David Lowery, more than any other director, has proven how magical Disney’s live-action remakes can be. His latest update, Peter Pan & Wendy, is a smart update of a classic that has seen plenty of remakes already. Lowery keeps the core of what worked, takes out the problematic choices, and adds more heart and introspection. The real key to Peter Pan & Wendy is Jude Law’s Captain Hook, whose history and his past with Peter Pan (Alexander Molony) becomes essential to bringing this story to the next generation. Lowery knows exactly how to update decades-old favorites, and hopefully we see more remakes from him in the future. —Ross Bonaime
Maleficent’s take on one of the most iconic Disney villains is shockingly dark, truly unsettling at times, and it’s even more surprising that the film was a massive success considering all that. Maleficent gives us the origins of the title character, which are painful in their abuse, and reconfigures scenes from Sleeping Beauty and imbues them with far more meaning. Jolie, again, is excellent as Maleficent, and despite us knowing where her character goes, it’s hard to not at least be somewhat on her side. Maleficent falls prey to some of the same problems as other live-action remakes, like an unnecessary fight scene at the end, and an over-reliance on CGI, but Maleficent still remains one of the more fascinating explorations of Disney’s source material. —Ross Bonaime
Like a lot of the films on this list, The Little Mermaid isn’t going to make people ignore the animated original, yet with the pleasant additions made to this Disney Renaissance-era story, it’s hard to be mad that it’s part of our world. Halle Bailey is incredible as Ariel, and any uncertainty will be washed away once she belts out “Part of Your World.” The rest of the cast is impeccable as well, including Melissa McCarthy as Ursula and Daveed Diggs as the voice of Sebastian. But the best part of The Little Mermaid are actually when the film isn’t under the sea, as The Little Mermaid fleshes out the bond between Ariel and Prince Eric (Jonah Hauer-King) in a way that makes this seem like much more than a flimsy case of love at first sight. —Ross Bonaime
If Maleficent explored the dark past of a classic Disney villain, Cruella manages to do the same, but have fun with it. From the too-needle-drop-heavy score to the Oscar-winning costume design and excellent cast that includes Emma Stone, Emma Thompson, Paul Walter Hauser, and Joel Fry, Cruella is a blast, and a rare major deviation from the story you know into something that is ridiculously fun and wild. Cruella certainly isn’t beholden to the animated original, and has a tone and style of its own that doesn’t feel like any other film on this list. Sure, Emma Stone isn’t killing dogs in this film, but would you really want that? Cruella tries to go for its own identity, and while that might be sort of confusing in the long run when tying it to the first film, this is still a hoot. —Ross Bonaime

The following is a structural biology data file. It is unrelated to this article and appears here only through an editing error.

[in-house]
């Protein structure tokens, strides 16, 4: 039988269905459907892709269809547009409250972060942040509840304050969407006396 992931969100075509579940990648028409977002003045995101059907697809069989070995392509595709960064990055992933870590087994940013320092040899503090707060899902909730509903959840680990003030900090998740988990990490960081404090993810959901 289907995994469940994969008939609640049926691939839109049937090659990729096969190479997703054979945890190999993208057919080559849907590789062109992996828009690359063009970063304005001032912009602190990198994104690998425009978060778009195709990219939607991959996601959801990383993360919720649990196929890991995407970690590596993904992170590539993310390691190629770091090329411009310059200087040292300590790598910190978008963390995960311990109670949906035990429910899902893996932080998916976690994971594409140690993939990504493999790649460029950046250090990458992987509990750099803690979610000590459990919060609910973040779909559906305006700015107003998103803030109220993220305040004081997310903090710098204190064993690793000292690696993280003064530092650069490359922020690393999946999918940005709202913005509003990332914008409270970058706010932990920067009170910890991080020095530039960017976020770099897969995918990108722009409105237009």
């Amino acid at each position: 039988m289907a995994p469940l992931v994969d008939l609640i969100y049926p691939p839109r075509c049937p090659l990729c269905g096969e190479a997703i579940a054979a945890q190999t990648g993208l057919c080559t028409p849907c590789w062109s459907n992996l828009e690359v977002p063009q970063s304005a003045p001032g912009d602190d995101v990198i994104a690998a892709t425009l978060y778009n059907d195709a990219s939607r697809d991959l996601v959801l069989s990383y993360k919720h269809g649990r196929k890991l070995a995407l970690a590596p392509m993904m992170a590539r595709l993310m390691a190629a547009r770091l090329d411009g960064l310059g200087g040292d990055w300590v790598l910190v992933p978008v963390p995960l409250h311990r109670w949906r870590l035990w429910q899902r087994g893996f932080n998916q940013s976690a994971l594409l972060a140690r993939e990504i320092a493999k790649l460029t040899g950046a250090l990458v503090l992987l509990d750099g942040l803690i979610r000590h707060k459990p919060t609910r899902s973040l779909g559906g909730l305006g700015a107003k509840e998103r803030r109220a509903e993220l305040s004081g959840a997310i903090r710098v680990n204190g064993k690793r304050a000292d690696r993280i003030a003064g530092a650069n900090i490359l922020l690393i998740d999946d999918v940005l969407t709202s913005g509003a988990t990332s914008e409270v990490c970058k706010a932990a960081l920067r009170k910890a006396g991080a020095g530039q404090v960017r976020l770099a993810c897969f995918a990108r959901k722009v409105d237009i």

The set-up for Marc Foster’s Christopher Robin isn’t exactly inspired; a workaholic father returns to the childhood fantasy land he forgot to rediscover his youthful sense of joy — so you know, Hook. But the enduring loveliness of Winnie the Pooh overpowers the film’s too-familiar beats any time the tubby little cubby and his pals are on screen. Ewan McGregor makes for a charming grownup version of Christopher Robin, but the real charm lies in those little stuffed cuties living in the Hundred Acre Wood. There’s just nothing as pure or adorable in the world as Winnie the Pooh… and Tigger too, and all the rest, who still have just as much charm, loveable quirks, and life lessons to deliver after all these years. There will always be something winning and inspiring about hearing Pooh’s simple meditations on life, and seeing an actor with McGregor’s convincing warmth acting alongside them only enhances the warm fuzzy feelings. —Haleigh Foutch
Kenneth Branagh struck the perfect balance between reverence and reinvention with his 2015 remake of Cinderella, taking liberty with the exacts of the 1950 animated classic while staying pitch-perfect to the tone of the beloved fairy tale. Out of all of Disney’s animated fantasies, Cinderella was always the most whimsical head-rush of wish fulfillment, but Branagh’s spin on the story (from a screenplay by Chris Weitz) filled out the thin tale with a few more character moments and added even more romance to the magical equation, framing it all around the iconic tale of strength in kindness. And being a good person has never looked more glamorous, with extraordinary costume work from the great Sandy Powell and a deliciously wicked turn from Cate Blanchett as the evil stepmother, not to mention the winning pair of Lily James and Richard Madden bringing some spark to the chambermaid and her prince. Cinderella is what it looks like when Disney’s live-action remakes knock it out of the park, honoring everything fans love about the original while embracing the full capacity of the live-action medium to translate the story to a new kind of wonder and beauty. —Haleigh Foutch
Peter Lowery’s heartfelt spin on Pete’s Dragon didn’t garner the same attention and box office draw as Disney’s other recent remakes, but the touching family story stands is a lowkey standout in the bunch. Narrated by the great Robert Redford, Pete’s Dragon is an emotionally fuelled take on the somewhat obscure 1977 Disney film, and as someone who was obsessed with the original as the kid, it’s a welcome, if completely different reinvention of the material. Lowery ground the drama in a deep humanist undercurrent — and that’s extremely on-brand for the director behind genre-subverting character films like A Ghost Story and The Old Man and the Gun — telling the story of an orphan named Pete and his best friend Elliott, who happens to be a dragon. It’s gentle and sweet, subtle and sincere, and without the pressures of big-budget spectacle, Lowery takes time to settle into the characters and relationships while tugging at the heartstrings. —Haleigh Foutch